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#100185 - 10/24/06 05:51 PM Equipment ground to receptacle  
Tom  Offline
Member
Joined: Jan 2001
Posts: 1,044
Shinnston, WV USA
I'm about to run equipment grounds to some ungrounded receptacles. I will be doing so as allowed in 250.130(C)(3)

The way I read this, I will have to run an equipment ground back from each receptacle that I want to ground and I would not be allowed to tap off from from any new or existing equipment ground. I have no problem with this as I'll be on the job cost plus, but if there is an exception or other code article that would allow the tapping of an equipment ground, I wouldn't mind avoiding all that attic time.

How say you?

Tom


Few things are harder to put up with than the annoyance of a good example.

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#100186 - 10/24/06 06:19 PM Re: Equipment ground to receptacle  
Steve T  Offline
Member
Joined: Feb 2001
Posts: 306
Oak Park, IL, USA
Tom,

Read the first part of 250.130. It says for replacement of non-grounded recpts only in existing installations that do not have and EGC in the branch circuit use a method as described in 250.130(C).

Since you said you have an EGC in a branch circuit you can tie onto, you can use it. Just make sure it is the appropriate size for the circuit.


#100187 - 10/24/06 11:16 PM Re: Equipment ground to receptacle  
George Little  Offline
Member
Joined: Jan 2004
Posts: 1,489
Michigan USA
I would also add that you should not tie onto any other egc of a circuit other than the circuit that is feeding the receptacle you are replacing.


George Little

#100188 - 10/25/06 04:06 PM Re: Equipment ground to receptacle  
Tom  Offline
Member
Joined: Jan 2001
Posts: 1,044
Shinnston, WV USA
Steve,

I'll be grounding these receptacles because there is no existing equipment ground in the cable feeding the receptacles in question. Previous owner of the home installed grounding type receptacles in several locations. Present owner has utilization equipment that is required to be grounded.

Basically, I feel that each receptacles equipment ground will need to be taken back to the one & only breaker box in the house (easier to get to than any of the other allowable connections in 250.130) and that I cannot just pull one equipment ground up into the attic & tap off from it where need be.


Few things are harder to put up with than the annoyance of a good example.

#100189 - 10/25/06 09:38 PM Re: Equipment ground to receptacle  
gfretwell  Offline


Member
Joined: Jul 2004
Posts: 9,105
Estero,Fl,usa
I am not sure why you couldn't "bus" a #6 around the attic (OK without protection) and fish #12 down to the receptacles(protected by the wall finish). The question is which splicing device you can use and not break the bank.
I don't see that specifically addressed anywhere in the code.


Greg Fretwell

#100190 - 10/25/06 10:07 PM Re: Equipment ground to receptacle  
davemica  Offline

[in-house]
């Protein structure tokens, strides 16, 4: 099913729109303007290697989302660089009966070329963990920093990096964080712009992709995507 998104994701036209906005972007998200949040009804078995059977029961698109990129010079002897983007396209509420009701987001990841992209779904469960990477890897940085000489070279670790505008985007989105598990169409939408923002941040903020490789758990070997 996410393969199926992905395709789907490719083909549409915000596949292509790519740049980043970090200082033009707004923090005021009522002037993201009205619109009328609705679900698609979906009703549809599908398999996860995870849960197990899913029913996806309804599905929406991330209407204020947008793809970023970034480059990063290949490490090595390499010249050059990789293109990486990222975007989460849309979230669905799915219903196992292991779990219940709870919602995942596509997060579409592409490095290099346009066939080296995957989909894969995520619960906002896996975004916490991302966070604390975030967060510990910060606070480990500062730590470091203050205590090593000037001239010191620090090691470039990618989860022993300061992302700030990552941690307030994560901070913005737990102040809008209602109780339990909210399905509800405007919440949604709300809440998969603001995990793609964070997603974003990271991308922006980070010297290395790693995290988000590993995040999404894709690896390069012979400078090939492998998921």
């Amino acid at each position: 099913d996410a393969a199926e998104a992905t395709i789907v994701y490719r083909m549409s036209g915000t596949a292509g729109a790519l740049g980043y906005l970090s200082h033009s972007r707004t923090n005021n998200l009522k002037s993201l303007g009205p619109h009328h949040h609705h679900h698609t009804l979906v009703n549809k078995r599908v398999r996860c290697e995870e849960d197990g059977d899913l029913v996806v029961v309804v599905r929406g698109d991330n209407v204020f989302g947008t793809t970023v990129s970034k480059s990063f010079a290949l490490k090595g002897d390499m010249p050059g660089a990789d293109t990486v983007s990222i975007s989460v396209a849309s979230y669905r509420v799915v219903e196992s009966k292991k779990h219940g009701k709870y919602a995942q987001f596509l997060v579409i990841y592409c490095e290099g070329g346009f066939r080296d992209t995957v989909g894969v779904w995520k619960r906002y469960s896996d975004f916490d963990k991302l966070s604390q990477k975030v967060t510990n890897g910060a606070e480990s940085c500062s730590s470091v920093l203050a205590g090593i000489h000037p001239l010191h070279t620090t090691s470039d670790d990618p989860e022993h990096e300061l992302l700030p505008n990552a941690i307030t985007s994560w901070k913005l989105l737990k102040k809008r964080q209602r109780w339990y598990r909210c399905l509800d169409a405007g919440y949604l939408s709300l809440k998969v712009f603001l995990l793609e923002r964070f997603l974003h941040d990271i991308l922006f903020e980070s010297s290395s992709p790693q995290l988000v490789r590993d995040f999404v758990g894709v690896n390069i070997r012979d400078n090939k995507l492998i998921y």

Member
Joined: Oct 2005
Posts: 12
florida
For that matter, wouldn't you be able to size a single ground wire in the attic or basement for the largest circuit involved? This would be no different than a multiwire circuit in the same conduit, which only needs one correctly sized ground.


#100191 - 10/26/06 08:57 AM Re: Equipment ground to receptacle  
Tom  Offline
Member
Joined: Jan 2001
Posts: 1,044
Shinnston, WV USA
I suppose that the #6 wire might fly since it could be called a grounding electrode conductor. Split bolts are fairly expensive, but then again, with #12 wire costing what it does, if the runs are over about 20 feet, then the bug would cost less than the wire. If this is a viable option, this would also allow additional receptacles to be converted in the future.

The reason I'm asking is that 250.130(C) addresses a receptacle (singular) and not receptacles (plural).

(Sigh) Had there been code enforcement in WV back in the late 70's, this house would have had grounded receptacles to begin with.

[This message has been edited by Tom (edited 10-26-2006).]


Few things are harder to put up with than the annoyance of a good example.

#100192 - 10/26/06 10:46 AM Re: Equipment ground to receptacle  
winnie  Offline
Member
Joined: Sep 2003
Posts: 649
boston, ma
Silly question: given the cost of labor versus the cost of wire, does it really make sense to pull separate EGCs back to the panel rather than pulling new romex and simply installing new grounded circuits?

-Jon


#100193 - 10/26/06 06:52 PM Re: Equipment ground to receptacle  
Tom  Offline
Member
Joined: Jan 2001
Posts: 1,044
Shinnston, WV USA
Jon,

Not a silly question.

All the outlets involved are in the middle of a run. Box fill is already max, so I can't add another cable and replacing the boxes with deeper boxes will be labor intensive also and will be a serious pain where installed in ceramic tile. Cutting in an outlet next to an existing one isn't going to fly for aesthetic reasons.


Few things are harder to put up with than the annoyance of a good example.

#100194 - 10/26/06 10:05 PM Re: Equipment ground to receptacle  
gfretwell  Offline


Member
Joined: Jul 2004
Posts: 9,105
Estero,Fl,usa
Jon, you could fish the wire up next to the steel box on the outside and use a clip, then install a new self grounding 5-15. I would be hard pressed to find a violation and it would be a heluva lot safer than an ungrounded box/receptacle.


Greg Fretwell


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